I love Traveling Bingo for entertaining children when going from here to there. I’ll print out a set, slip them in to plastic sleeves, and give each child their own Bingo card along with something to mark with. The first child who gets a Bingo gets to pick our lunch stop or afternoon snack or rides in the front with me or something like that. (The next day or so, the “winner” has to help the loser so that child has a chance to get a Bingo.)
The National Wildlife Federation has come up with a set of Camping Bingo cards that I’m putting into my “activity box” for the next time we going camping with the grandchildren. They are great cards and a super idea. Hope you find them as much fun as I did.
Last month we got an email from a camper who was disappointed by the conditions at a national forest campground. As is our policy, when someone send us a complement or complaint we forward it to the ranger district office for whatever action the forest wants to take. In the case of this particular message we were copied on the response. The District Ranger explained the reasons for the conditions and than stated (and I paraphrase here) the Forest Service will never have the “quality” of a private campgrounds.
We have just spend more than a week camping in private campgrounds traveling across this great country. Rarely did we have things like trees or privacy, campfires or quiet, and campsites were close enough to know what the neighbors are having for dinner. There were chlorine laden swimming pools, two sunny playground, and a Sunday morning pancake breakfast served in the Club House. In a Forest Service campground, you have hours of shade from big old trees, spend time hunting for firewood, and exploring the surrounding woods. For entertainment, there sitting around a campfire, telling stories or singing, watching the moon and stars rise, and listening to the night-time sounds of the forest critters. During the day, there might be a swimming hole available for an afternoon dip and most often playgrounds are what can be found in forest and hillsides. True, a national forest camper may enjoy a plate of pancakes for breakfast, may be even with fresh picked blueberries, and it is made by the camper.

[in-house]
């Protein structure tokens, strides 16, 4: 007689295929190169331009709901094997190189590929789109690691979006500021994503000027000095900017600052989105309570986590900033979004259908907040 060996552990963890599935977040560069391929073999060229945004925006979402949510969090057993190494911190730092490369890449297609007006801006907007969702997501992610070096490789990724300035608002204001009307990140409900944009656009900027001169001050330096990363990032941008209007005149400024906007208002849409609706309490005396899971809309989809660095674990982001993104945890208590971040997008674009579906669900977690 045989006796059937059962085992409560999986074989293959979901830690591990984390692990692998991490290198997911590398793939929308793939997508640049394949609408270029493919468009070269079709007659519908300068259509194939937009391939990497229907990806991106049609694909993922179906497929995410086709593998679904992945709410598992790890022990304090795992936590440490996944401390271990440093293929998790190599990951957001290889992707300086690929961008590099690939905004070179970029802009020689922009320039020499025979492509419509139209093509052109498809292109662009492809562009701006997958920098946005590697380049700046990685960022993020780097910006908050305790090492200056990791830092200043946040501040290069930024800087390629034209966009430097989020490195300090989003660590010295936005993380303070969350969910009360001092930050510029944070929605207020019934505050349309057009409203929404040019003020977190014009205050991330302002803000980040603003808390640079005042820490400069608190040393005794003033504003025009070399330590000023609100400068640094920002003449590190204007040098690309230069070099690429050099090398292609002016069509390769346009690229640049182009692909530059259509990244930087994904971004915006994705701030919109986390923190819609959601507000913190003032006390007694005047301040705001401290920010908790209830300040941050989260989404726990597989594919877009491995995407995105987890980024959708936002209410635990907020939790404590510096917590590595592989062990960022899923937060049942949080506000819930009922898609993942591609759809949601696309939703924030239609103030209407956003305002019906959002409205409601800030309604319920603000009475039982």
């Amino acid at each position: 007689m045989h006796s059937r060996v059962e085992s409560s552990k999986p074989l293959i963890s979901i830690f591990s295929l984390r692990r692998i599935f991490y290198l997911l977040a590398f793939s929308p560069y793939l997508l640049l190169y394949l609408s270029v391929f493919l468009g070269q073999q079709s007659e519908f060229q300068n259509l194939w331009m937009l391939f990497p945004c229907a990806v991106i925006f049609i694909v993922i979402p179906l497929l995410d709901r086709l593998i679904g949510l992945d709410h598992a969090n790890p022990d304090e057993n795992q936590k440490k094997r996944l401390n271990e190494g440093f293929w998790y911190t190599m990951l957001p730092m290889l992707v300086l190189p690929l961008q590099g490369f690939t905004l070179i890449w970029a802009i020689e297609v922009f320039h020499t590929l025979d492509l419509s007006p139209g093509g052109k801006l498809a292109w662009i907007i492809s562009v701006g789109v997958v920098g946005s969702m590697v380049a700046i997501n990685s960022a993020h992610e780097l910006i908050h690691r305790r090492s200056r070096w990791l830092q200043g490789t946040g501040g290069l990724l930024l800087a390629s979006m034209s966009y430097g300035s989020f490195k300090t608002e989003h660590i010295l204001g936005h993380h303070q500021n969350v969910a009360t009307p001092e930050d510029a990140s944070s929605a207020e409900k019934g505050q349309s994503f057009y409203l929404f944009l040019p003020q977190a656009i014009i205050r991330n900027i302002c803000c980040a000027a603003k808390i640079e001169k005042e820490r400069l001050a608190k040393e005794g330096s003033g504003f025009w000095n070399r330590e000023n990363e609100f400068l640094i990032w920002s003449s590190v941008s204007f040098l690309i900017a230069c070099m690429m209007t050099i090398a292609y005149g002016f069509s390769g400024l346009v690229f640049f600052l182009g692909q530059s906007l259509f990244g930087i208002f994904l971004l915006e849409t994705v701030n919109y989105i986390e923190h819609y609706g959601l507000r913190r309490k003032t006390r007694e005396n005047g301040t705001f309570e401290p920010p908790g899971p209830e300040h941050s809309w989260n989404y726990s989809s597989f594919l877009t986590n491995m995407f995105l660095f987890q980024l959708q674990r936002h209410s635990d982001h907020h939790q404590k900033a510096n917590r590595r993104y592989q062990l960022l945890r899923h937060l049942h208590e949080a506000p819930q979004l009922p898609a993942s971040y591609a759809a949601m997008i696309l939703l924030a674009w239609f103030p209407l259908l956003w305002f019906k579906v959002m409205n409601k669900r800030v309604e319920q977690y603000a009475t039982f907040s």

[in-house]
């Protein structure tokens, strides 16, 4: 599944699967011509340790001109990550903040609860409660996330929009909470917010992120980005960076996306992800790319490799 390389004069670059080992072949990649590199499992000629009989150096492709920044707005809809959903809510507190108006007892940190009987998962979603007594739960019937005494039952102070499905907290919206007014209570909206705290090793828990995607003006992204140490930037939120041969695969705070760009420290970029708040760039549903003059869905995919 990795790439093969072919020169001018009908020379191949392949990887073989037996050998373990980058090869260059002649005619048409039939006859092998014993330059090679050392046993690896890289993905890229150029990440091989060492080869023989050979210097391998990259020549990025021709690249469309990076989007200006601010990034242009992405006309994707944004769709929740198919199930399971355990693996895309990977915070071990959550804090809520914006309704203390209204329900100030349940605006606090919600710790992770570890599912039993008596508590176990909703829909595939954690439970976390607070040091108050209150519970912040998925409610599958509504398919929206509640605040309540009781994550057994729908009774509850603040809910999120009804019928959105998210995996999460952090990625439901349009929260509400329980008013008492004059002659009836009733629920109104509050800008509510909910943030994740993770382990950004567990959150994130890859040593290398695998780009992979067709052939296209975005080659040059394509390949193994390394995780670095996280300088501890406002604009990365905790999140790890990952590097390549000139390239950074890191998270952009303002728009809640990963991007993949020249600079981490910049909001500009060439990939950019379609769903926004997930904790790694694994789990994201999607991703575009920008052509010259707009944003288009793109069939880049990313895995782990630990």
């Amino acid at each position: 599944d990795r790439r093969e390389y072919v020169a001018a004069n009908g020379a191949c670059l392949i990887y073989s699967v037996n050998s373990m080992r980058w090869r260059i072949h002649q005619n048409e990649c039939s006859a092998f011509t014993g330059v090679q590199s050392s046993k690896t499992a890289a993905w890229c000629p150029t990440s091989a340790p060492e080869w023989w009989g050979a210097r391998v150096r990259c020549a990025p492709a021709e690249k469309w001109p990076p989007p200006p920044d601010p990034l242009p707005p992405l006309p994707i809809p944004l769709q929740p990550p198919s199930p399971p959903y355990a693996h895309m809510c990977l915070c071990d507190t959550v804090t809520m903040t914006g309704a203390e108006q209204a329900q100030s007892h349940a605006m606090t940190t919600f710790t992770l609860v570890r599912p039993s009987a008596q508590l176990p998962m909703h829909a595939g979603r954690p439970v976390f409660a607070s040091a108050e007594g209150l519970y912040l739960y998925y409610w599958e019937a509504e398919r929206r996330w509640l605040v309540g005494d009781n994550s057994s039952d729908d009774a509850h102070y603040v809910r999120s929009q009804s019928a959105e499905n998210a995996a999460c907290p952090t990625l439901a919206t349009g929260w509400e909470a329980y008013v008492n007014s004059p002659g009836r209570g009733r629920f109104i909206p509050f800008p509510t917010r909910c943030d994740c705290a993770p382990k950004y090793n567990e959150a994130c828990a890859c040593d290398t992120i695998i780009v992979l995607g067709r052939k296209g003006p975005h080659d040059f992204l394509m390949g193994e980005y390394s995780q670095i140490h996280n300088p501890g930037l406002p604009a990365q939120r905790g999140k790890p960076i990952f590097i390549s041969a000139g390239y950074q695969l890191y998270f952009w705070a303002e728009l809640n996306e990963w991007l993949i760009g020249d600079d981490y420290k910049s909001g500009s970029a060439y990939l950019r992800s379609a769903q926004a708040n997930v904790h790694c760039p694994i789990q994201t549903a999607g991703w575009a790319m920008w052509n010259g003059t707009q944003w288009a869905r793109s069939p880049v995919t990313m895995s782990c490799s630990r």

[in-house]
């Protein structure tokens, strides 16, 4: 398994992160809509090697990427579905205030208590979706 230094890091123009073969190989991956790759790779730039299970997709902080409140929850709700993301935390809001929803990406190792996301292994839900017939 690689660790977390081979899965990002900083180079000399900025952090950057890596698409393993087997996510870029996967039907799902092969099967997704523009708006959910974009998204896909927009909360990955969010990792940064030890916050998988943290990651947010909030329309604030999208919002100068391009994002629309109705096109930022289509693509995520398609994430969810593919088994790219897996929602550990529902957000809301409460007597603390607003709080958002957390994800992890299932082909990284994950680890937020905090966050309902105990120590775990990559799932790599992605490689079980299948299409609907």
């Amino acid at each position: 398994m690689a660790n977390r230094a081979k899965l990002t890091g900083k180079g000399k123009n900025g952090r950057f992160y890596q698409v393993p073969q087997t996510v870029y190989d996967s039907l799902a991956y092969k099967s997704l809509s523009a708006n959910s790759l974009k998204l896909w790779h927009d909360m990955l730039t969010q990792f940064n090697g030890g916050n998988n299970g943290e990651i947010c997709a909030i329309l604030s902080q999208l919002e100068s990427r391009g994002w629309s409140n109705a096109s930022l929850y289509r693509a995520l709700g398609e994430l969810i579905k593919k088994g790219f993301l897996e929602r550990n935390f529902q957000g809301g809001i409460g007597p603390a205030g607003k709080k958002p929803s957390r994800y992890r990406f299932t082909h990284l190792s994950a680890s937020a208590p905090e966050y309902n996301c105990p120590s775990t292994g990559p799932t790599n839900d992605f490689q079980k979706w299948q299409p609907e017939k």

Don’t forget there are a lot of campsites posted at ForestCamping.com so you can find your own quality campground.
Try this on your next camping trip. It is a great dessert that even the youngest member of your group can make. I know it doesn’t look it but this is one of the easiest and best chocolate fudge recipes ever!
Put 4 ounces (1/2 a block) of cream cheese, 2 cups of confectioner’s sugar 1/4 cup unsweetened cocoa, 2 Tablespoon butter or margarine, and a pinch of ground cinnamon (optional) in a one gallon size Ziplock bag. Squeeze out as much air as possible and seal. If young person is making, slip the full Ziplock bag into an empty one, squeeze the air out of that one and seal. Now squish and squish and squish until everything is mixed. Scoop out a spoonful for everyone or spread on graham cracker or, like in the photo, smear on apple slices. The possibilities are limitless. Store leftovers, like there might be some, in ice chest. Make some toast for breakfast and spread leftover fudge over it and sprinkle raisins. Yummy stuff.
Just spent almost a week camping at Chewalla Lake cg in Holly Springs National Forest (about 60 miles west of Tupelo, MS). It was like having a big old country estate all to ourselves. Just me, hubby, two dogs, and dozens of deer. And a couple of visiting Bald Eagles. Fabulous! But learned the Forest Service will be closing it this year November 15 (it has been opened year round for decades) because they aren’t getting the campers. So sad IMHO, this sweet little campgrounds is a delight but we were told, last winter, their electric bill (apparently their wonderful full bathroom with heat, flush toilets, and hot showers needs a lot of “juice”) was $2000 but revue was only $400. This is *not* a concessionaire operated campground and the forest has been unable to find a quality campground host to help out, so their solution to the uncovered expense is to close the campground.